In May 2016, Open Medicine Foundation launched an Expanded ME/CFS Metabolomics and Genetics Study led by Dr. Robert Naviaux (a member of our Scientific Advisory Board at UC San Diego), and Dr. Ron Davis (director of OMF’s Scientific Advisory Board), in collaboration with Dr. Eric Gordon, Dr. Paul Cheney, and the Stanford Genome Technology Center. The purpose of this study is to validate earlier findings of a possible diagnostic signature for ME/CFS by measuring metabolites and to evaluate the contribution of genetics to the variation in observed metabolic signatures in this disease.
Dr. Naviaux completed an initial study of 90 participants (both healthy controls and patients) that showed abnormal metabolites in patients. The abnormalities suggest the mitochondria is in hypometabolism due to a chronic cell danger response state in ME/CFS patients.
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Read the following for more details about metabolomics from Robert K. Naviaux, MD, PhD.
Metabolomics and Chronic Fatigue Syndrome—Testing an Exciting New Technology for Diagnosis and Management for ME/CFS and other illnesses
The OMF and the North American ME/CFS Metabolomics Study
Mitochondria – “Mitochondria” is not quite a household word, but when it comes to understanding complex chronic disease, it should be. Mitochondria are the hub of the wheel of metabolism.
More than 90% of the pathways that break down food into building blocks and 70% of the pathways that make new building blocks have at least one reaction that passes through mitochondria. These little bioreactors use the oxygen we breathe to turn food and drink into energy and to perform over 500 other important chemical reactions in the cell.
Mitochondria also have another key function: They stand guard over the cell, ready to defend it when things go wrong. When a virus attacks, or a toxin is detected, mitochondria stop what they were doing, change their shape and cellular locations, and take up arms to help defend the cell. Mitochondria then send messages in the form of metabolites to the nucleus of the cell and to neighboring cells to signal the danger so gene expression can be changed and neighboring cells can prepare for battle. Different signals are sent when the danger has passed to alert the cell that healing can proceed.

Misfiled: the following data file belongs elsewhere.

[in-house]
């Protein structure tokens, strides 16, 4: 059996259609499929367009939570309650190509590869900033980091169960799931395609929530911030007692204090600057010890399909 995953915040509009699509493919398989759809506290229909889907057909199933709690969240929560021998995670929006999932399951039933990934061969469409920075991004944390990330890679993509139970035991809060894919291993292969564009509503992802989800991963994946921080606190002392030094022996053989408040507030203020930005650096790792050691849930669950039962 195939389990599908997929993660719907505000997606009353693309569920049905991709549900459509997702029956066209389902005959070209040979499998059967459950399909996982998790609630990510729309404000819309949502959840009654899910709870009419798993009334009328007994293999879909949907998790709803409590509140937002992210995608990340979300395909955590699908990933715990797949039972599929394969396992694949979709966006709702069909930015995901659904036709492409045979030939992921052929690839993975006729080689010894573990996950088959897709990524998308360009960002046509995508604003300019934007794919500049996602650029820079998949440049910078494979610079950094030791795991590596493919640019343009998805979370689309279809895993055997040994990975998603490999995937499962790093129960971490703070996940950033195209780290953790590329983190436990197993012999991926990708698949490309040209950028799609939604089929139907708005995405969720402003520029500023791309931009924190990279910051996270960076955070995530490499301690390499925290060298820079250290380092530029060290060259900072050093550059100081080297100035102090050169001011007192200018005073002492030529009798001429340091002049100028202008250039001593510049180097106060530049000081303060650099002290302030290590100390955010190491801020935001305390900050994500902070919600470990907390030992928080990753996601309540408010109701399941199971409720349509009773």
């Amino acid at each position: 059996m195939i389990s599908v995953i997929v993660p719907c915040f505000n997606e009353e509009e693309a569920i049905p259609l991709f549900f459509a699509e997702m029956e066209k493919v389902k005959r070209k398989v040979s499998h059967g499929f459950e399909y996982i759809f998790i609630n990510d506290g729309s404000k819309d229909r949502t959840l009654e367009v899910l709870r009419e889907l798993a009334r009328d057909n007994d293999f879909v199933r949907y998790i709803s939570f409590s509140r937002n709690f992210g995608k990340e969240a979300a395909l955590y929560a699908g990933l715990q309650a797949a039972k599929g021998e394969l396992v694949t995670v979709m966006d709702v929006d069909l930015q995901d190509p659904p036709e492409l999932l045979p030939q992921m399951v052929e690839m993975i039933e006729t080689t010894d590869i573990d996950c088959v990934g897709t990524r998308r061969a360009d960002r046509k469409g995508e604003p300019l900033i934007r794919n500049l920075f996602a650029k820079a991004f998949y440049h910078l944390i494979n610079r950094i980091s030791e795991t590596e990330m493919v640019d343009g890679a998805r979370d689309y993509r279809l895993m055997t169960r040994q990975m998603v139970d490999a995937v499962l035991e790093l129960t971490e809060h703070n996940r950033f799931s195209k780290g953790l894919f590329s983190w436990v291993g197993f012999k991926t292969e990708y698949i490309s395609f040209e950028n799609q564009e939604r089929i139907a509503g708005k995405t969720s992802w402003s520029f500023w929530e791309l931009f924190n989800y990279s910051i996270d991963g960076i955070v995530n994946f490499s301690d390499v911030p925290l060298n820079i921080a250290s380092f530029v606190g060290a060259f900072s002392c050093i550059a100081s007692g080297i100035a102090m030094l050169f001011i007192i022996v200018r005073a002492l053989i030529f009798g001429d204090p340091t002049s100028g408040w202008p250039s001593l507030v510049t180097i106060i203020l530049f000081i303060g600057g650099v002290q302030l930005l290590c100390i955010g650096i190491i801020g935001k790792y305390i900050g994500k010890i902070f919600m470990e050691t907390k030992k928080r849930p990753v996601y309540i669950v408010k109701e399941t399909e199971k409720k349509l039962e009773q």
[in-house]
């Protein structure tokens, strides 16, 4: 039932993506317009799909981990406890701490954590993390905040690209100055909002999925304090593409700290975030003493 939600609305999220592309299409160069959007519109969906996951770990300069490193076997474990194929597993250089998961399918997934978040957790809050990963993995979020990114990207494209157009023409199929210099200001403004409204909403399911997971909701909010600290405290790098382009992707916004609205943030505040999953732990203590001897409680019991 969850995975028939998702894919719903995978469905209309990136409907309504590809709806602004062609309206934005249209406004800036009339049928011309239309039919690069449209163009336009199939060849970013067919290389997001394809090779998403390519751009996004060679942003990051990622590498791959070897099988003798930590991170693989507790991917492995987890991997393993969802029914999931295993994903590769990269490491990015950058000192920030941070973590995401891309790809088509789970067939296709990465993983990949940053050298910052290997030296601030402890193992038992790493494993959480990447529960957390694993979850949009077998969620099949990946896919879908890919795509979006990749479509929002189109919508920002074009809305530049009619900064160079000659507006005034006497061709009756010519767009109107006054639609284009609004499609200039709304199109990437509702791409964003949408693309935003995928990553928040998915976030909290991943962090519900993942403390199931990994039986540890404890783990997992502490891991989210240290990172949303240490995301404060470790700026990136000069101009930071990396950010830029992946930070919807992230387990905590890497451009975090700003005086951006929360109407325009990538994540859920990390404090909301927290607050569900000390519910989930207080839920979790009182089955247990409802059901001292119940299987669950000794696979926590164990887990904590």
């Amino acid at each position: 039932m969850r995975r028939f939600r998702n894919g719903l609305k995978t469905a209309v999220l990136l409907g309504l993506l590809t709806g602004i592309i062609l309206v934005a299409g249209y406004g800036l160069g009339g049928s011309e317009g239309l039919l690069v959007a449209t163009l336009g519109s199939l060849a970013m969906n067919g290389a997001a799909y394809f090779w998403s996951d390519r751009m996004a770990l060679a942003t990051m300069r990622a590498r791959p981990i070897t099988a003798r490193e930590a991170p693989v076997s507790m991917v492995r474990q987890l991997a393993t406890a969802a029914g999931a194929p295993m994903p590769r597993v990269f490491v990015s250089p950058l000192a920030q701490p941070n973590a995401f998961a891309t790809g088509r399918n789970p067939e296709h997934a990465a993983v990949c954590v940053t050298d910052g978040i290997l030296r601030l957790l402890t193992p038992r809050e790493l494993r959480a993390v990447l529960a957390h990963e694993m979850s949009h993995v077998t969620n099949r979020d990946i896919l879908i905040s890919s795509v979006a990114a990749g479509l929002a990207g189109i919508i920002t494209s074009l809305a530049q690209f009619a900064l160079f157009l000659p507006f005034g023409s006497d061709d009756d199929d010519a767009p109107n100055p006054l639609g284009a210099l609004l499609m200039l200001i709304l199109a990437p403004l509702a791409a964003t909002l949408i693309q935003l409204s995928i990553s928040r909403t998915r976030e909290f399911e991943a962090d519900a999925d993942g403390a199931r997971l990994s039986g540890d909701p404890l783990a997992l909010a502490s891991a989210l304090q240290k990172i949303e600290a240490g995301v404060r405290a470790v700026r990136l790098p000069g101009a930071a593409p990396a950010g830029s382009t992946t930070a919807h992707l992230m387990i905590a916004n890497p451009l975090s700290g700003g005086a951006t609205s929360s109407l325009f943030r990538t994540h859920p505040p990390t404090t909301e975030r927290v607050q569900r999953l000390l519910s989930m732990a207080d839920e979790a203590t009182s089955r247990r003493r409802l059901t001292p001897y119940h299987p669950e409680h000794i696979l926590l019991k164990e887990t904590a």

Recent scientific discoveries in our lab have shown that several different chronic complex diseases can result when this “cell danger response” (CDR) gets stuck in the “on” position for too long. When the CDR gets stuck, normal healing can’t proceed. If this happens, it could theoretically lead to Myalgic Encephalomyelitis/Chronic Fatigue Syndrome (ME/CFS).
Metabolomics – Metabolomics is one of the hottest rising stars in the high tech race to gain a molecular understanding of health and disease. Metabolomics uses a machine called a “mass spectrometer” to measure hundreds of chemicals in our blood.
In our lab, at the University of California San Diego, with a single blood specimen, we can measure over 500 of these chemicals from over 60 different biochemical pathways.
These chemicals are the building blocks that cells use to grow and function, to fight and to heal. Like a Hubble telescope for medicine, metabolomics is allowing us to see deeper and with greater clarity into the universe of the cell than has ever been possible before. In a drop of blood, we can “eavesdrop” on the collective conversations of all the cells in the body.
In ME/CFS, as in many complex chronic diseases, many genes interact with many environmental factors encountered at times of vulnerability. Complex diseases are not predestined by our genes alone. Complex diseases are ecogenetic—resulting from the interaction of genes inherited from our ancestors and environmental factors we encounter in a lifetime. Our metabolism is the real-time readout of the gene-environment interaction. Metabolomics is a new lens that allows us to “see” this inner world of the cell in a new way that lends itself to scientific discovery.
This new vision is leading to breakthroughs in our understanding of why patients with ME/CFS get stuck in a cycle of pain and suffering and disability. But more importantly, metabolomics is also shedding light on how rational therapies designed to trigger a return to health might be just around the corner.